But I was fortunate enough to eat at Lumiere after Feenie left in October 2007 and at West in December before Hawksworth departed to eventually open his own restaurant at the new Hotel Georgia.
Both meals were excellent and memorable but a clear winner emerged quickly - Lumiere.
Lumiere simply offered better food, superior service and a more enjoyable atmosphere than West.
This result is all the more impressive because is shows the departure of the admired but often disliked Feenie did not impact the quality of Lumiere's food.
Dale MacKay, the chef de cuisine at Lumiere who took over the reins from the oft-absent Feenie, deserves full credit for maintaining the restaurant's high standards that have won it acclaim around the world. MacKay is no slouch either, having been the sous chef at Gordon Ramsay’s restaurants in New York and Tokyo and survived the Hell's Kitchen honcho.
And since then Lumiere's owners David and Manjy Sidoo have announced that international celebrity chef Daniel Boulud will be their new business partner and executive chef at Lumière, with MacKay staying on as the main man day-to-day in the kitchen.
The Sidoos, who allegedly squeezed part-owner Feenie out the door over a variety of issues after Feenie brought them in as partners a few years back when the restaurant was in financial crisis, have clearly shown they know what they are doing, despite some criticism from those in the food business.
Back to basics - dinner.
Lumiere is a definite splurge restaurant - unless you are a Hollywood star, Mercedes dealer, Howe Street hustler or independently wealthy.
But it is worth the big bucks, particularly for the special occasion like your wedding anniversary. That's why my wife Shirley and I decided it was time to revisit Lumiere after a long absence.
[In case you're wondering, our other fine dining favourites are the always great Bishop's and Le Crocodile.]
Lumiere understands it is offering a premium restaurant experience and treats you accordingly from arrival to departure.
Pleasantly dark without being so dim that you can't see your food, Lumiere's small room is well laid out with almost enough room between guests that you can avoid hearing how close they are to a film deal - almost.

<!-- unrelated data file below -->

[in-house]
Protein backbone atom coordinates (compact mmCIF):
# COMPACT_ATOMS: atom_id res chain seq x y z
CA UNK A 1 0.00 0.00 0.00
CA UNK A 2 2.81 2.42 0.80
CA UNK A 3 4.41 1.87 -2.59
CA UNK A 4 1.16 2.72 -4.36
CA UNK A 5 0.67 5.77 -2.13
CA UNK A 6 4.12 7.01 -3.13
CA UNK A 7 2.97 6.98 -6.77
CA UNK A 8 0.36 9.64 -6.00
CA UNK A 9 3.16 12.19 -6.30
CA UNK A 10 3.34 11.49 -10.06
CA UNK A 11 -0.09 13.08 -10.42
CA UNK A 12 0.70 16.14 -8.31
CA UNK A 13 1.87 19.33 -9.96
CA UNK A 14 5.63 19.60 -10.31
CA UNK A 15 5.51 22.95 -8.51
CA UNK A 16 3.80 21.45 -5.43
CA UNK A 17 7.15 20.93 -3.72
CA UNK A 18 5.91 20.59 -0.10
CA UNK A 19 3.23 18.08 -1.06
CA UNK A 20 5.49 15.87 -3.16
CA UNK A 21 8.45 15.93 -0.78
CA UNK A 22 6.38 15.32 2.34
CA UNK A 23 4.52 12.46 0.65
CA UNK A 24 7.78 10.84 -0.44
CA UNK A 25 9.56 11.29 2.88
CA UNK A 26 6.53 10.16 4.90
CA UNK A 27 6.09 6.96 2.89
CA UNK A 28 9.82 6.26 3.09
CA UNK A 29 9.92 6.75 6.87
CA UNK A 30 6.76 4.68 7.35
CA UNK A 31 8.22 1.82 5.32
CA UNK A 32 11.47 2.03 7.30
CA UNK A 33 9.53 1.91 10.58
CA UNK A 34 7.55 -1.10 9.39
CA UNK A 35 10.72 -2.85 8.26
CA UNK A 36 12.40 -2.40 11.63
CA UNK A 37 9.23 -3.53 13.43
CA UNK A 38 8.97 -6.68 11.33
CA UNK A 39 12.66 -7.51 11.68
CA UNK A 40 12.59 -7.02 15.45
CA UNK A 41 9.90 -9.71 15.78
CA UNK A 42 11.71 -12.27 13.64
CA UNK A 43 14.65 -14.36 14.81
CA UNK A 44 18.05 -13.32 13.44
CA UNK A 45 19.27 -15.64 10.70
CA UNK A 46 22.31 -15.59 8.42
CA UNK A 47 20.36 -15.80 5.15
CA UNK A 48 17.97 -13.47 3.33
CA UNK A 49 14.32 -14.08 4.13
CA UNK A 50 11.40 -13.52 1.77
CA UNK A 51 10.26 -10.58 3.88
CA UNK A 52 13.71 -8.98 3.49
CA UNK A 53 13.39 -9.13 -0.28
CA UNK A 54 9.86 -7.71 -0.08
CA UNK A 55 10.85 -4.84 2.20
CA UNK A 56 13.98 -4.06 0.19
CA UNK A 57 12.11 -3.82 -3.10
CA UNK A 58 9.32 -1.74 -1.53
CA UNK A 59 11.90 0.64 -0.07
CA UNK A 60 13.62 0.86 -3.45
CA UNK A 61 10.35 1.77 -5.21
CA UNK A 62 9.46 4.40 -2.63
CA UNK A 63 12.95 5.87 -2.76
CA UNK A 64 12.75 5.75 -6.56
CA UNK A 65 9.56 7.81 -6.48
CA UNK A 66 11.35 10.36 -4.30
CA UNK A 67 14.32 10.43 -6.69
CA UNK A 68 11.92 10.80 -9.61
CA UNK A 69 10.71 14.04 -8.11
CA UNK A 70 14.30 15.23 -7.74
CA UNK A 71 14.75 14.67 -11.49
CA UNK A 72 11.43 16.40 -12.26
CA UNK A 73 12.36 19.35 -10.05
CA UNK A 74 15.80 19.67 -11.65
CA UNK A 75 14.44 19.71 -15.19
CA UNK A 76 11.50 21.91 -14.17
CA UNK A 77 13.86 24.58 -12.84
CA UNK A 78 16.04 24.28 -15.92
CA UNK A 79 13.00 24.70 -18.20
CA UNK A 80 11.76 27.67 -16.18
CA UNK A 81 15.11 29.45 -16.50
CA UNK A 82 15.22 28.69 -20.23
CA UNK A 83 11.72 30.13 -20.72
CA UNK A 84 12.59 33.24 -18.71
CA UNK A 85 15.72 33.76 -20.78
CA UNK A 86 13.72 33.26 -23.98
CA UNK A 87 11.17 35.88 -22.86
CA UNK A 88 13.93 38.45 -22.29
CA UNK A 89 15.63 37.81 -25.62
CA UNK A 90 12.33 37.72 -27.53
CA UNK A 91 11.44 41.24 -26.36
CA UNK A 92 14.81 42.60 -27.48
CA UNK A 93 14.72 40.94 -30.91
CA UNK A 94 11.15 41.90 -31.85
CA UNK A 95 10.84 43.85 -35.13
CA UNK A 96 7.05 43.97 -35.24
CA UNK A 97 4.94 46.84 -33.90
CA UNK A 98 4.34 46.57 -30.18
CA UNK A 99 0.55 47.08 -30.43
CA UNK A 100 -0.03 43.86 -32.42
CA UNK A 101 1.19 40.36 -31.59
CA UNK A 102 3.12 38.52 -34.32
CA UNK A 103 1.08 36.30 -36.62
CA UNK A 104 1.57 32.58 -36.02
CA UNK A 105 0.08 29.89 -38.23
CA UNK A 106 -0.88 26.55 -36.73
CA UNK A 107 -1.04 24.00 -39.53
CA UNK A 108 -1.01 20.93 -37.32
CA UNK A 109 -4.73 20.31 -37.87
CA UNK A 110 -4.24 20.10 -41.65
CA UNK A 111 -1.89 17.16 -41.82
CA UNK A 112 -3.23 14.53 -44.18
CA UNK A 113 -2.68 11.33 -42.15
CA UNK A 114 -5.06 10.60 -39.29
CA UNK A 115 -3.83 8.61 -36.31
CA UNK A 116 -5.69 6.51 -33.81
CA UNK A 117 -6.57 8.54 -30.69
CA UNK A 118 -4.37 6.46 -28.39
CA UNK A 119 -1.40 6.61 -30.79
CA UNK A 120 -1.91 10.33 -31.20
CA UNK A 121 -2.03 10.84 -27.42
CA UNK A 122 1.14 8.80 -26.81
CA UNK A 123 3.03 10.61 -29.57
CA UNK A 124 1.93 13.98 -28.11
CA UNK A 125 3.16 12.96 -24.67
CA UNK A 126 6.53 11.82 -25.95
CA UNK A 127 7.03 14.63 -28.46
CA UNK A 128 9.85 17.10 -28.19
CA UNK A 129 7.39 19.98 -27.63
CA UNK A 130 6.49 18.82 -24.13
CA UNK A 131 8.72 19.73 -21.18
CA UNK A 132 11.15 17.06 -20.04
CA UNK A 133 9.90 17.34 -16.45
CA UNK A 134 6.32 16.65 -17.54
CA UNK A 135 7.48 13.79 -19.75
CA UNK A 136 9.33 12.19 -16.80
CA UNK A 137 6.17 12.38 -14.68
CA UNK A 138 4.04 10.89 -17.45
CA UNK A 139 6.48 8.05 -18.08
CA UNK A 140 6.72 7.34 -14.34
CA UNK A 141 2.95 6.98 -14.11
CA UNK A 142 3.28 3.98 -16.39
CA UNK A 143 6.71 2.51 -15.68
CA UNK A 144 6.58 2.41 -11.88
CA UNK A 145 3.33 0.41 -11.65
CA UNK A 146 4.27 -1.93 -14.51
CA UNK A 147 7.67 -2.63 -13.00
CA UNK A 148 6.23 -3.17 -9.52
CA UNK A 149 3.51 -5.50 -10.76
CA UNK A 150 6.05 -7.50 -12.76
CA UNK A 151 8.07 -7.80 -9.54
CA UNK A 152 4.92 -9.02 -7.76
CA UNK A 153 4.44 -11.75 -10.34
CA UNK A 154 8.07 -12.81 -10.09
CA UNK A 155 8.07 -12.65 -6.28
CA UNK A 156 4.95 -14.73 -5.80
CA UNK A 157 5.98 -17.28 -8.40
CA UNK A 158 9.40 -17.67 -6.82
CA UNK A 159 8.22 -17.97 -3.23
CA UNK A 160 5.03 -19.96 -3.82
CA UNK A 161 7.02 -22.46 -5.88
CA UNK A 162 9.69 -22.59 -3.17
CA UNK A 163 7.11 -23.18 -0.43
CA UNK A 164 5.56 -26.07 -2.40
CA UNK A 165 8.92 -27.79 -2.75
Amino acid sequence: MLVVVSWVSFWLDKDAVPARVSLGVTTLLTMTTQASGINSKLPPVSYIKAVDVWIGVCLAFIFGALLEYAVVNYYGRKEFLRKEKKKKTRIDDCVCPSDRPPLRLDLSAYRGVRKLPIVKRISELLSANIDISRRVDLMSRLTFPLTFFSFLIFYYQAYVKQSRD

We started with a glass of Codorniu pinot noir rose cava , a nice Spanish sparkling wine to go with the amuse bouche - a layered triangle of crepe with macadamia nut, 25-year old balsamic vinegar and foie gras.
Lumiere has three fixed prix menu choices - Vegetarian for $85, Chef's for $125 and Signature for $180.
We chose the Signature - noting that it would have been a good time to be a vegetarian - and were not disappointed.
Knowing both fish and meat would be on the menu, we ordered a half bottle of 2002 Domain Chandon chardonnay from Napa Valley, a very nice wine for $42.
First course was an ahi tuna carpaccio with dungeness crab salad, with frisee and a turnip sliver - yes, turnip. It was excellent, even the turnip.
Next came a white onion veloute with king oyster mushrooms and pearl onions, which was very good.
An unusual combination followed, Qualicum Bay scallops with quail eggs on a potato croquette, with brocollini tips and a warm truffle vinagrette. While it sounds odd, the matching worked wonderfully.
Then came another surprising dish, Queen Charlotte Islands halibut crusted with spicy chorizo sausage! This prompted a definite "wow" as the two very different tastes combined beautifully. Definitely something I would have never thought of but will try at home. We matched this with a 2006 Brumont Gros Manseng sauvignon blanc at $16 a glass.
I love duck but our next course was unfortunately the least impressive, duck breast with parsnip puree and brussel sprout leaves in a madeira sauce. It was competent but not exciting.